Object: Ivory Figurine

Walrus figurine
ca. 1958
United States: Alaska
Materials: Ivory and ink

This is an ivory carving made by Inuit artist in King Island, Alaska.  It was sold at an Eskimo craft shop in College, Alaska by a Mr. Charles Lucier, a graduate student of anthropology, to a Dr. Chance in 1958.  Scrimshaw is the art of carving discarded animal ivory.  It was popular with Inuit people and developed into a highly valued art form.   Early American whalers also practiced this art form as a means of using up idle time on ships between whaling ventures.  This carving is most likely made of discarded walrus ivory because of its prevalence in the King Island area and the time frame in which it was made.

Ivory carving has been practiced by people of  the Inuit culture and their ancestors since around 500 BCE.  Mostly useful items were carved from bone and ivory such as fish hooks, harpoon points, sewing needles, and snow goggles, but in the contemporary era (starting in the late 1940’s) the carving of figurines became more and more popular.  During this time there was an influx of contact between Inuit and Western people and there was a high demand for souvenir items.  Carvings such as this were a popular souvenir for sailors, fishermen, and visitors to the area.  The ivory used to make these figurines first came from discarded pieces naturally found on the beaches, but soon this resource ran out and it became necessary to hunt to obtain ivory.  In 1989, CITES (the Convention for International Trade in Endangered Species) instated a ban on the trade of ivory and ivory objects. This caused the trade of objects like this to decline, but Inuit people still made carvings from soapstone, bone, and other materials.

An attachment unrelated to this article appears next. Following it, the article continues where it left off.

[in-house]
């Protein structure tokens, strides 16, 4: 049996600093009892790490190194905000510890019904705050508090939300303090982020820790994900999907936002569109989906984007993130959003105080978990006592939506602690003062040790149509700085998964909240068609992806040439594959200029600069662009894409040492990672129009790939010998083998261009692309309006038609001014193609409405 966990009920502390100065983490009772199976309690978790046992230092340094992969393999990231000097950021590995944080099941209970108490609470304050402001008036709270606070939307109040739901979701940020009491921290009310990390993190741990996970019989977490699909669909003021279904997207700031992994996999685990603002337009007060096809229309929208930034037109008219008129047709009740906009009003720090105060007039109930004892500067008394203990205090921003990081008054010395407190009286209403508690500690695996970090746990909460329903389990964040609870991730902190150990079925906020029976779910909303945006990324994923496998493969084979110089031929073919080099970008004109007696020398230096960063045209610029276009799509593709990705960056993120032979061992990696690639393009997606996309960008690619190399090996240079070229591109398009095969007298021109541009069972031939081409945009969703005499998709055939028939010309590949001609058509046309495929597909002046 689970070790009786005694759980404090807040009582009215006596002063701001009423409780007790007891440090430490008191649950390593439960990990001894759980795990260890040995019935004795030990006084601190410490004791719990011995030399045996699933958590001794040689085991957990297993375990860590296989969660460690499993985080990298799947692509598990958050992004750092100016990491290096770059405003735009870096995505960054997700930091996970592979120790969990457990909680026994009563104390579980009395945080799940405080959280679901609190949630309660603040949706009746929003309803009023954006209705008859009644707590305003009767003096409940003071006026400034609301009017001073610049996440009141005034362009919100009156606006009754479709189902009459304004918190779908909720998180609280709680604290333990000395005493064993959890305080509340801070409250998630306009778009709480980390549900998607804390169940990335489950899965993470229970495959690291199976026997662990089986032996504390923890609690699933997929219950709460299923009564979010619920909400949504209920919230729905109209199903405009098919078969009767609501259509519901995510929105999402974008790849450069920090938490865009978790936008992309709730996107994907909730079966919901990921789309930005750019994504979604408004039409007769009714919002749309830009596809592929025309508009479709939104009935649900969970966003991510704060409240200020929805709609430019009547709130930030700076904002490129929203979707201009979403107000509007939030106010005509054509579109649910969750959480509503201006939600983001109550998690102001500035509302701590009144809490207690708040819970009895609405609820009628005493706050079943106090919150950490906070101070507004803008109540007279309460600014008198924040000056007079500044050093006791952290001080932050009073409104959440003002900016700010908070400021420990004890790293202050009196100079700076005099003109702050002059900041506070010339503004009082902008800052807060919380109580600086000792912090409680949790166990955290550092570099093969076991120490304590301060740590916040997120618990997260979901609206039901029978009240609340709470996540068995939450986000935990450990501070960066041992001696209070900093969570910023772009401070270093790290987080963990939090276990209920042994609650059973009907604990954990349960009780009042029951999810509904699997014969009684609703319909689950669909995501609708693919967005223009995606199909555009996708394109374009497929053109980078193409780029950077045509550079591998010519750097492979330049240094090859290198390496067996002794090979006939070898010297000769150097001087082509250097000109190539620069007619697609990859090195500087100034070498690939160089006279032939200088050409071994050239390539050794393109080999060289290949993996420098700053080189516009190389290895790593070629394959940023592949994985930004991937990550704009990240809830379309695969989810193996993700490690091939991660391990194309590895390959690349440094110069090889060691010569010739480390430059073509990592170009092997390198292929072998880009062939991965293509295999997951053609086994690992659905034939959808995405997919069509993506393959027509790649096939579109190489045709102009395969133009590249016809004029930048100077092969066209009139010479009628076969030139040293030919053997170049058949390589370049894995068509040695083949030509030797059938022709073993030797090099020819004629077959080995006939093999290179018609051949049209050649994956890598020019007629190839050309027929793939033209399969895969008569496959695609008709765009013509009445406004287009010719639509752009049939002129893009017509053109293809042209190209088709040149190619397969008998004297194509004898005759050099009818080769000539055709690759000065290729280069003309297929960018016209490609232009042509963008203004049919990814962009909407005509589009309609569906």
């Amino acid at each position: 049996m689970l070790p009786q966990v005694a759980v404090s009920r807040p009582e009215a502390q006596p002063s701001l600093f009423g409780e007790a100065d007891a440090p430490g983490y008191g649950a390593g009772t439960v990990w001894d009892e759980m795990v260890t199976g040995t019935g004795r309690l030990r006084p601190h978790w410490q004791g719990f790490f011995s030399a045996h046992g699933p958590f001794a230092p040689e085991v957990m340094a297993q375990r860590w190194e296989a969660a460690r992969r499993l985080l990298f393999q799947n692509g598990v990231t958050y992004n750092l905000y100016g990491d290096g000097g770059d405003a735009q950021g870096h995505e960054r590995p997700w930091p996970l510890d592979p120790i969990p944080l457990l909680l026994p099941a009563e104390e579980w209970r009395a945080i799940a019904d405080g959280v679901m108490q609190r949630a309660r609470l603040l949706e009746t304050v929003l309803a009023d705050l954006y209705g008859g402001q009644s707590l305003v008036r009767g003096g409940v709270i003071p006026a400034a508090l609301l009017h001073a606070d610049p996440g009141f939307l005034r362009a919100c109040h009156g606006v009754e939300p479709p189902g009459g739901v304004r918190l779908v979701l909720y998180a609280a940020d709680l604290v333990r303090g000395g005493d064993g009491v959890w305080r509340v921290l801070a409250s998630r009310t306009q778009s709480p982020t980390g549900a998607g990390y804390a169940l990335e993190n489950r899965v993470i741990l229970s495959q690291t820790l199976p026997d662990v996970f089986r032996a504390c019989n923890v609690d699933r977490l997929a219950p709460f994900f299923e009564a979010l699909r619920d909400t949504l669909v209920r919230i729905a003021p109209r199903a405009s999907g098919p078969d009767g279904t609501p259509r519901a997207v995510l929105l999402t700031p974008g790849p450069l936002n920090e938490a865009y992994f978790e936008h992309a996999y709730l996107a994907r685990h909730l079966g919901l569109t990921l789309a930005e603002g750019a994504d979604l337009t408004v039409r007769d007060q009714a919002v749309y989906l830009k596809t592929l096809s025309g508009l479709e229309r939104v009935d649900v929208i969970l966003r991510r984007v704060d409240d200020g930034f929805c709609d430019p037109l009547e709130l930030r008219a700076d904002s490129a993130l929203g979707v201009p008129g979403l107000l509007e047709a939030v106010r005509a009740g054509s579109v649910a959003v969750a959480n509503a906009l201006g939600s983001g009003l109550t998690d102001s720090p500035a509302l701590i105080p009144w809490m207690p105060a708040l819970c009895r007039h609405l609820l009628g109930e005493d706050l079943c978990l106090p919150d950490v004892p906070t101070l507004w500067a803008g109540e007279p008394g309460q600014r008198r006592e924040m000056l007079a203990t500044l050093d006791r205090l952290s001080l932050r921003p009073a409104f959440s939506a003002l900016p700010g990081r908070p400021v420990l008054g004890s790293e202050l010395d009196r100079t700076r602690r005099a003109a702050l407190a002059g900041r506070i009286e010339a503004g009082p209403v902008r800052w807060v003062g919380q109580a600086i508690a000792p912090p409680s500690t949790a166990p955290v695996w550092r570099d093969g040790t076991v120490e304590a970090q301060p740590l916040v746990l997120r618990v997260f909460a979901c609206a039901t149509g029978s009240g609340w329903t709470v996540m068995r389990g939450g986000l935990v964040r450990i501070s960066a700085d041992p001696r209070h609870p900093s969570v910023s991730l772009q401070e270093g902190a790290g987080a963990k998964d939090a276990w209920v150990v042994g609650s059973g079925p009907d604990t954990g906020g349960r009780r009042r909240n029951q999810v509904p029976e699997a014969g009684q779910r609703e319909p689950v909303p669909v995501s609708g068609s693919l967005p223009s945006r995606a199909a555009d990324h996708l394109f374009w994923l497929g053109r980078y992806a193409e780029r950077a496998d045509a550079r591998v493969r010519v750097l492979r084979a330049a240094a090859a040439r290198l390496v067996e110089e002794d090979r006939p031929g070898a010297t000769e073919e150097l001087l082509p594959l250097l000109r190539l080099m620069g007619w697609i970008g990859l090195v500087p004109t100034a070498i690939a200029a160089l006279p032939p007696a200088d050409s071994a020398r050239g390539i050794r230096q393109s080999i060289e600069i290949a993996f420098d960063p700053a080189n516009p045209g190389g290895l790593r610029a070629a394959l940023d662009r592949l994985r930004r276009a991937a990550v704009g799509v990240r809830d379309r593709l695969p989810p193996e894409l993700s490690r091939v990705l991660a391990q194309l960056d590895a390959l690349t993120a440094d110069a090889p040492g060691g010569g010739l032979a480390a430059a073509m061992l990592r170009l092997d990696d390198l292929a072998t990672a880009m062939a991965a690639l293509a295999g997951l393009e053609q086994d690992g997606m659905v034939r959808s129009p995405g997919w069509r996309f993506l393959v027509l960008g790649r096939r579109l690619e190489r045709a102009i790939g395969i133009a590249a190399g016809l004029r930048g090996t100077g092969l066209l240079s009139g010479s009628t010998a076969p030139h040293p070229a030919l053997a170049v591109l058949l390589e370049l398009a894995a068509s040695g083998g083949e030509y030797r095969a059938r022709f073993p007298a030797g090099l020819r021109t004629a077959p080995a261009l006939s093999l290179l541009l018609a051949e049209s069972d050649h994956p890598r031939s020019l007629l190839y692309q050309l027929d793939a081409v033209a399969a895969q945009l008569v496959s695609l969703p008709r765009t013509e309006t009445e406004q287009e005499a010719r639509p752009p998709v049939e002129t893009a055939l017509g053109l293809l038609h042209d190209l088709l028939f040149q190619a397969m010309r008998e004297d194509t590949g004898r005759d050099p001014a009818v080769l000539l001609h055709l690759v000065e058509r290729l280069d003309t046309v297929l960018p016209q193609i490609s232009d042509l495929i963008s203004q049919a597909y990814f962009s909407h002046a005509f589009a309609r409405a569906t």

These carvings and other forms of folk art became an important source of income to the Inuit people after WWII when Alaska was increasingly populated by westerners.  The traditional way of life for the Inuit became harder to maintain in the face of Western influence, but there are many traditions that remain in use today.  Fishing vessels made of animal akin are still in use as are dog sleds and the parka.  Without these items, living in the extreme climate of Alaska would be impossible.  Ivory, stone, and bone carving techniques have been handed down through generations and are just as important today as they were in prehistoric times. [Katrina Kassis Swihart]

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Ethnology @ SNOMNH is an experimental weblog for sharing the collections of the Division of Ethnology at the Sam Noble Oklahoma Museum of Natural History.


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